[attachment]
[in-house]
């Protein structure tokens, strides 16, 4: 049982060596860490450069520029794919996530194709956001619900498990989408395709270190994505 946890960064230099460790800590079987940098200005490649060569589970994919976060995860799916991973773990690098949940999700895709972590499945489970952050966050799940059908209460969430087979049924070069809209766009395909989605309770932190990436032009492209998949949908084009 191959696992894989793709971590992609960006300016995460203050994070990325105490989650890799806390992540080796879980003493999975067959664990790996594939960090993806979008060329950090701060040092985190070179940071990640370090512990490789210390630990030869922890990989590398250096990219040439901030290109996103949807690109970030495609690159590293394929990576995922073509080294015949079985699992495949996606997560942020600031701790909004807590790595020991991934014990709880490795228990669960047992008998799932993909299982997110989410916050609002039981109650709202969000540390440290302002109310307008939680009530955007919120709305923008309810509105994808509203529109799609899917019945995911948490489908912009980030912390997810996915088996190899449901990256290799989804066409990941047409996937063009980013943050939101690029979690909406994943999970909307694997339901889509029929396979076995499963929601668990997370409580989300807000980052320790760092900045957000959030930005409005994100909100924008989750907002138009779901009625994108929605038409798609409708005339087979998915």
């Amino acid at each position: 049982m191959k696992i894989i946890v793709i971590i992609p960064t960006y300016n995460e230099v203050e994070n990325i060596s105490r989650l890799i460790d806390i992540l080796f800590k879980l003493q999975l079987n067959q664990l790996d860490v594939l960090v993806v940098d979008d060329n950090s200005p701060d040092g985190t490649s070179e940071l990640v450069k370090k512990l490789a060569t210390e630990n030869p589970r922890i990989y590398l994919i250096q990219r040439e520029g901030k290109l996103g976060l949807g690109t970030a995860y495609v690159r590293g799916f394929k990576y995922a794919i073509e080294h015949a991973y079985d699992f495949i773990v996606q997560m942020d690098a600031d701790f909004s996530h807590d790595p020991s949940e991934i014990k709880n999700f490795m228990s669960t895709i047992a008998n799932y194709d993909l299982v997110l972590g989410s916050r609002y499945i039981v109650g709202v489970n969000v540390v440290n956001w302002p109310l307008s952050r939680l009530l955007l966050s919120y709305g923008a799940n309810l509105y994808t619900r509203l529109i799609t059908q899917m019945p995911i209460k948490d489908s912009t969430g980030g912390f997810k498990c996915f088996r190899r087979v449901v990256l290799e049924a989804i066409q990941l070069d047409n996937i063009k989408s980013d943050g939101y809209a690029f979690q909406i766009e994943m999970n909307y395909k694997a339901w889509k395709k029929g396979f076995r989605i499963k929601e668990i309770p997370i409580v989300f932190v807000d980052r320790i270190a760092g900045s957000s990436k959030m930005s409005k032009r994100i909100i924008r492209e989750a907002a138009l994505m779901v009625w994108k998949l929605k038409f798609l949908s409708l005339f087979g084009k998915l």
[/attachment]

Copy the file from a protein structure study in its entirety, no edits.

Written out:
[in-house]
């Protein structure tokens, strides 16, 4: 049982060596860490450069520029794919996530194709956001619900498990989408395709270190994505 946890960064230099460790800590079987940098200005490649060569589970994919976060995860799916991973773990690098949940999700895709972590499945489970952050966050799940059908209460969430087979049924070069809209766009395909989605309770932190990436032009492209998949949908084009 191959696992894989793709971590992609960006300016995460203050994070990325105490989650890799806390992540080796879980003493999975067959664990790996594939960090993806979008060329950090701060040092985190070179940071990640370090512990490789210390630990030869922890990989590398250096990219040439901030290109996103949807690109970030495609690159590293394929990576995922073509080294015949079985699992495949996606997560942020600031701790909004807590790595020991991934014990709880490795228990669960047992008998799932993909299982997110989410916050609002039981109650709202969000540390440290302002109310307008939680009530955007919120709305923008309810509105994808509203529109799609899917019945995911948490489908912009980030912390997810996915088996190899449901990256290799989804066409990941047409996937063009980013943050939101690029979690909406994943999970909307694997339901889509029929396979076995499963929601668990997370409580989300807000980052320790760092900045957000959030930005409005994100909100924008989750907002138009779901009625994108929605038409798609409708005339087979998915």
């Amino acid at each position: 049982m191959k696992i894989i946890v793709i971590i992609p960064t960006y300016n995460e230099v203050e994070n990325i060596s105490r989650l890799i460790d806390i992540l080796f800590k879980l003493q999975l079987n067959q664990l790996d860490v594939l960090v993806v940098d979008d060329n950090s200005p701060d040092g985190t490649s070179e940071l990640v450069k370090k512990l490789a060569t210390e630990n030869p589970r922890i990989y590398l994919i250096q990219r040439e520029g901030k290109l996103g976060l949807g690109t970030a995860y495609v690159r590293g799916f394929k990576y995922a794919i073509e080294h015949a991973y079985d699992f495949i773990v996606q997560m942020d690098a600031d701790f909004s996530h807590d790595p020991s949940e991934i014990k709880n999700f490795m228990s669960t895709i047992a008998n799932y194709d993909l299982v997110l972590g989410s916050r609002y499945i039981v109650g709202v489970n969000v540390v440290n956001w302002p109310l307008s952050r939680l009530l955007l966050s919120y709305g923008a799940n309810l509105y994808t619900r509203l529109i799609t059908q899917m019945p995911i209460k948490d489908s912009t969430g980030g912390f997810k498990c996915f088996r190899r087979v449901v990256l290799e049924a989804i066409q990941l070069d047409n996937i063009k989408s980013d943050g939101y809209a690029f979690q909406i766009e994943m999970n909307y395909k694997a339901w889509k395709k029929g396979f076995r989605i499963k929601e668990i309770p997370i409580v989300f932190v807000d980052r320790i270190a760092g900045s957000s990436k959030m930005s409005k032009r994100i909100i924008r492209e989750a907002a138009l994505m779901v009625w994108k998949l929605k038409f798609l949908s409708l005339f087979g084009k998915l």